I’ve just finished watching Arcane: League of Legends (Arcane, from now on), the magnificent new fantasy animated series by Riot & Netflix, based upon the characters and setting of the former’s worldwide renowned multiplayer online battle arena (or MOBA), League of Legends (or LoL).
Now, I’ll say right away that I consider the series a must-watch for any fantasy aficionado, regardless of whether you’ve played LoL or know anything about it. In my case, I played LoL a couple of times (I was much more of a DotA player back in the day, for those in the know), but I still enjoyed Arcane immensely.
The reasons for my enjoyment originate from the usual places. Well-written characters; a story that’s almost 100% character-driven; and a fantasy world that’s credible.
Today, however, I want to talk about a specific aspect of Arcane. As a storytelling and fantasy nerd, I’ve always been fascinated by all the different forms fantasy stories take, especially when it comes to their so-called subgenres or subtypes. These “flavors” of fantasy—so to speak—are what make stories like The Lord of the Rings and A Song of Ice and Fire so distinct from one another, for example, even though they are both fantasy stories in essence.
One such flavor is the one in which both technology and magic appear, side by side. My go-to examples for years about this subgenre have been animated series such as ThunderCats or He-Man, as I think they embody best this idea of combining magic and technology in a fantasy setting.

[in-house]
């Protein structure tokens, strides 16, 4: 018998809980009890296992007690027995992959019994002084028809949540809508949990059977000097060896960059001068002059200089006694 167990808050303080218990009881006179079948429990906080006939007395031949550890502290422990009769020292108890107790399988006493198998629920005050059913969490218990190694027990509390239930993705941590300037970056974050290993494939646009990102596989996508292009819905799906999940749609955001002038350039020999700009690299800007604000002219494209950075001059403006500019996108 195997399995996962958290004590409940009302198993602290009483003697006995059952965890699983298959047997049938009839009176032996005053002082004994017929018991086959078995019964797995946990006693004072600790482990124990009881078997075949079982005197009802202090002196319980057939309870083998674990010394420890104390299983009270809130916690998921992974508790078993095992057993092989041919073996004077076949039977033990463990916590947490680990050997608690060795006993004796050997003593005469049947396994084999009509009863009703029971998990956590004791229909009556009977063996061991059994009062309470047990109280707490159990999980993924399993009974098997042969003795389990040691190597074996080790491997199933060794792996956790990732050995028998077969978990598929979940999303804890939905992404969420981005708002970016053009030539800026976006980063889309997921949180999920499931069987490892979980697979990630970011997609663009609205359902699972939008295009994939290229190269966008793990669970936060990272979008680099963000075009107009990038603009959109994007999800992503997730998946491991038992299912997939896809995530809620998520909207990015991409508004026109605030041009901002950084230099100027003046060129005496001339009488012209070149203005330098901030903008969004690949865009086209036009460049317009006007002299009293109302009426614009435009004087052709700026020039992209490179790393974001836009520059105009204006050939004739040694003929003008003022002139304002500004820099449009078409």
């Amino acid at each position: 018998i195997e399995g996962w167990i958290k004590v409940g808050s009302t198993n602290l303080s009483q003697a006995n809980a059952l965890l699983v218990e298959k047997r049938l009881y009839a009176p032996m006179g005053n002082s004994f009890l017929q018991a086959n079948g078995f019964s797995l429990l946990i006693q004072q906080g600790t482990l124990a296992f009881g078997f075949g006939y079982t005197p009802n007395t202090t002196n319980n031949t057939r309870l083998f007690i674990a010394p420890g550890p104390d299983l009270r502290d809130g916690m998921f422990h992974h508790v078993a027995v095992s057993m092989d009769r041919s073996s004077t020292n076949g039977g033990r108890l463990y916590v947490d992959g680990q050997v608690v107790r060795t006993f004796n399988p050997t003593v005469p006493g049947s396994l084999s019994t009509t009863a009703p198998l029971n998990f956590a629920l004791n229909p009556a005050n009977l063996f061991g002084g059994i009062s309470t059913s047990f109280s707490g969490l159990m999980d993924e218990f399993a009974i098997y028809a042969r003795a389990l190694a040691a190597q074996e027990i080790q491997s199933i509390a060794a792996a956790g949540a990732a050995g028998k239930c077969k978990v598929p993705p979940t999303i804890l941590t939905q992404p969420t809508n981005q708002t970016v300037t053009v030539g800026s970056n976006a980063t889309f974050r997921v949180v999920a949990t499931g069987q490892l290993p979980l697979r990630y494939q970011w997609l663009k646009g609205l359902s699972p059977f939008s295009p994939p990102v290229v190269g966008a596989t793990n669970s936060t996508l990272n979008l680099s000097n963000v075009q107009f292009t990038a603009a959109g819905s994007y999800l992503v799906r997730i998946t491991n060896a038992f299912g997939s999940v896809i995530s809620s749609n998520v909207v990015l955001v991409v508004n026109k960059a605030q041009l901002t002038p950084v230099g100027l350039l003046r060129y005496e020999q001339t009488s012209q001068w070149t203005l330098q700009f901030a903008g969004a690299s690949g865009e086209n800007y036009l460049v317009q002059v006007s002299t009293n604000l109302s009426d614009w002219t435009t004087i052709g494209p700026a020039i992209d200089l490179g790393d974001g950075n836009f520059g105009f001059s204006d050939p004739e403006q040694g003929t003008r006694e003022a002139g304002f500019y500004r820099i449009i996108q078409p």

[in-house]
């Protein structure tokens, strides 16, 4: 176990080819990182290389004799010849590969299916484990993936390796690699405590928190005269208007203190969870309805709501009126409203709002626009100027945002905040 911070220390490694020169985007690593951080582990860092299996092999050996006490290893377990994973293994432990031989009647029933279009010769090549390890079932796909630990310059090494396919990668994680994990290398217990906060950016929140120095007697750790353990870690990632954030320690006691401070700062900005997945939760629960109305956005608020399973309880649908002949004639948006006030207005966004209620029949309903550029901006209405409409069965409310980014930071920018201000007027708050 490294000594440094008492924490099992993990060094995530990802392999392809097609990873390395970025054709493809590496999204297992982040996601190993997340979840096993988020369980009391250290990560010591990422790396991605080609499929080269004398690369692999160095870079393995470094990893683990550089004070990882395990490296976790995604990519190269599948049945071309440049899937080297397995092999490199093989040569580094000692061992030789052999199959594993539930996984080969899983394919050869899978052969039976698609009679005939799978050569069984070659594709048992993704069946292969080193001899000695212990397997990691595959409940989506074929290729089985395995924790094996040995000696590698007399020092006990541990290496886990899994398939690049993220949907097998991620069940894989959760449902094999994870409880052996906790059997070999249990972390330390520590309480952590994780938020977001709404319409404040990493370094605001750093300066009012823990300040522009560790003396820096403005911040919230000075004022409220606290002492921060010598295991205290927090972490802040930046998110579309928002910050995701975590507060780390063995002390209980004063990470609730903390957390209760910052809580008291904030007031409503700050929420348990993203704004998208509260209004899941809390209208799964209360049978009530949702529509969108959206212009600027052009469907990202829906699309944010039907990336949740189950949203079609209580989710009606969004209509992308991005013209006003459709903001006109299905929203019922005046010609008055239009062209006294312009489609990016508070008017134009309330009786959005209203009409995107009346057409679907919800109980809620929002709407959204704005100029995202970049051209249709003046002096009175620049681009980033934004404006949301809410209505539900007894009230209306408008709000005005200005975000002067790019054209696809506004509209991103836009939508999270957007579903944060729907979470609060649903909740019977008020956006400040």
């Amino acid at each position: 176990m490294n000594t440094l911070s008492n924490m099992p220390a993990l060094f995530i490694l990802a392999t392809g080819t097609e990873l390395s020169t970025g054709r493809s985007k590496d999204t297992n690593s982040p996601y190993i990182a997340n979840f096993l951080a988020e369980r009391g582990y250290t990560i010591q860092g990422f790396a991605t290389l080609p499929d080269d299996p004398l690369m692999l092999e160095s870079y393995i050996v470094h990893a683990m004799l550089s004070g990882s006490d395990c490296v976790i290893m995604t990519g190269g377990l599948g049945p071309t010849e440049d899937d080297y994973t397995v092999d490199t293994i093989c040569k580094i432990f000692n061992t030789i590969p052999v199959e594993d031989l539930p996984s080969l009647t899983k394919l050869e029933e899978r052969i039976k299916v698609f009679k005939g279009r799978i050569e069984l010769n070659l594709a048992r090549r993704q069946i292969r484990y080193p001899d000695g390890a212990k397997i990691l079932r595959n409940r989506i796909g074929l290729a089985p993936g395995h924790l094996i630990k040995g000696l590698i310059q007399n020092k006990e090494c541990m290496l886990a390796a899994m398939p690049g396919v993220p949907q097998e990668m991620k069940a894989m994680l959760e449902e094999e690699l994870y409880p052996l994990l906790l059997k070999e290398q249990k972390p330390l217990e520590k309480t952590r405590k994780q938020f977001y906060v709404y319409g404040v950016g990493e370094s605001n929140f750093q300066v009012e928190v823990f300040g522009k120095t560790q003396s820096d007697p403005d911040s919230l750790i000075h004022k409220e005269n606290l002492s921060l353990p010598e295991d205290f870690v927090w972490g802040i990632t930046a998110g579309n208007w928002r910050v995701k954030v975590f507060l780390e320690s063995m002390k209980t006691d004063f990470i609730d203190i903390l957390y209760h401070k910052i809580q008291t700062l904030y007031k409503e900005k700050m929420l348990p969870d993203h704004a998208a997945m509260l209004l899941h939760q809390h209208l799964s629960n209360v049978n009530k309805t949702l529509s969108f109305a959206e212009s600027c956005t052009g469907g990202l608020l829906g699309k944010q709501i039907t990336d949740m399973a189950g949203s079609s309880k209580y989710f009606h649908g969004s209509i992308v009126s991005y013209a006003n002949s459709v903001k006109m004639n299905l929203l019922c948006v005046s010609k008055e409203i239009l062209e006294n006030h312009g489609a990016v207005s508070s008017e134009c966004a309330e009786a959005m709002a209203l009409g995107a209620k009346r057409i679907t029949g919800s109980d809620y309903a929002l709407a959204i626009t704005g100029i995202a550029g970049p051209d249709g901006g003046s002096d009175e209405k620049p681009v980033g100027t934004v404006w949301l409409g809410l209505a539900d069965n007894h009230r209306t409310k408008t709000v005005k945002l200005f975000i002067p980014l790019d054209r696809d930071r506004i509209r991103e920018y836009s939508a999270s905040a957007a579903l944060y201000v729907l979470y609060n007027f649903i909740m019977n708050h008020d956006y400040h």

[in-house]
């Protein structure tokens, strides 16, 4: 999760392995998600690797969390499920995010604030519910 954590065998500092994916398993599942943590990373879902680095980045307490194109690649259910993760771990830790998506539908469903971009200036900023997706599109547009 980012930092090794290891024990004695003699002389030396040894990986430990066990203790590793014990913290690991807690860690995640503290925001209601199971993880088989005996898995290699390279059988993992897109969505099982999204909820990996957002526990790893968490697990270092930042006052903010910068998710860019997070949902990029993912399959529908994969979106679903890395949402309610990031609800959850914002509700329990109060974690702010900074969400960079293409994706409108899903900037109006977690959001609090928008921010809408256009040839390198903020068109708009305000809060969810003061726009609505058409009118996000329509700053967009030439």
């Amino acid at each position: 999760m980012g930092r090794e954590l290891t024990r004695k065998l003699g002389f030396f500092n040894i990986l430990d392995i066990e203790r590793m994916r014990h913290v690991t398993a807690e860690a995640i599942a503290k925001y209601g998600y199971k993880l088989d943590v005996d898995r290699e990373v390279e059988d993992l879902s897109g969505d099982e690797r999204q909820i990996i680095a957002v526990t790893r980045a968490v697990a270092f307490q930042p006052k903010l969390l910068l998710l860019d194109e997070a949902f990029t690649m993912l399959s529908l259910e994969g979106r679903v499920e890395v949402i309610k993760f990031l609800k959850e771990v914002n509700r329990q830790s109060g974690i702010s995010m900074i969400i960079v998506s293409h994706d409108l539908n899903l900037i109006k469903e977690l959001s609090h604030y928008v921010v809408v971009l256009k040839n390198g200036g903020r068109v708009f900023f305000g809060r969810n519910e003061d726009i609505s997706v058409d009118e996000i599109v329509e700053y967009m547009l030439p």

Now, however, I think I’ve found a new best example, one that really excels in terms of not only being perhaps a better story—i.e., a better-told one—but one that takes that distinguishing factor (technology + magic) and brings it to the next level.
I think I may have found the perfect arcanepunk story in Arcane.
What Is Arcanepunk?
Quoting the definition by BestFantasyBooks.com, arcanepunk is a subgenre of fantasy where
Magic and science exist in the world simultaneously—they are two separate fields, but complement each other and are used together. Magic is wondrous and when it’s combined with technology, absolutely revolutionary.
Unlike steampunk, arcanepunk is not limited to Victorian-era London. Stories of this subgenre can take place in alternate histories, futuristic societies, contemporary worlds, or even secondary worlds. The key is that the world has to have reached industrialization.
As it can be seen, arcanepunk is defined in contrast to steampunk so, in order to better understand what arcanepunk is, we need to take a look at its sibling.
Steampunk, the Anachronistic
In this case, we have a lengthy definition and exploration of the term in the wonderful Encyclopedia of Fantasy (1999) by Clute and Grant, where we encounter that
Steampunk, on the other hand, can best be described as technofantasy that is based, sometimes quite remotely, upon technological anachronism. Steampunk tales are thus often placed in an alternate world, to allow their premised anachronisms full imaginative play.
Or, in other words, steampunk fantasy is a type of fantasy that incorporates technology that wasn’t available at a certain historical period and then explores the possibilities of what that premature technological advancement would result in.
One thing this extract doesn’t include is the mention, in the original, of the relationship between steampunk and its originator, cyberpunk science fiction.
Cyberpunk, The Originator
The Wikipedia definition states that cyberpunk is
A subgenre of science fiction in a dystopian futuristic setting that tends to focus on a “combination of lowlife and high tech” featuring advanced technological and scientific achievements, such as artificial intelligence and cybernetics, juxtaposed with a degree of breakdown or radical change in the social order.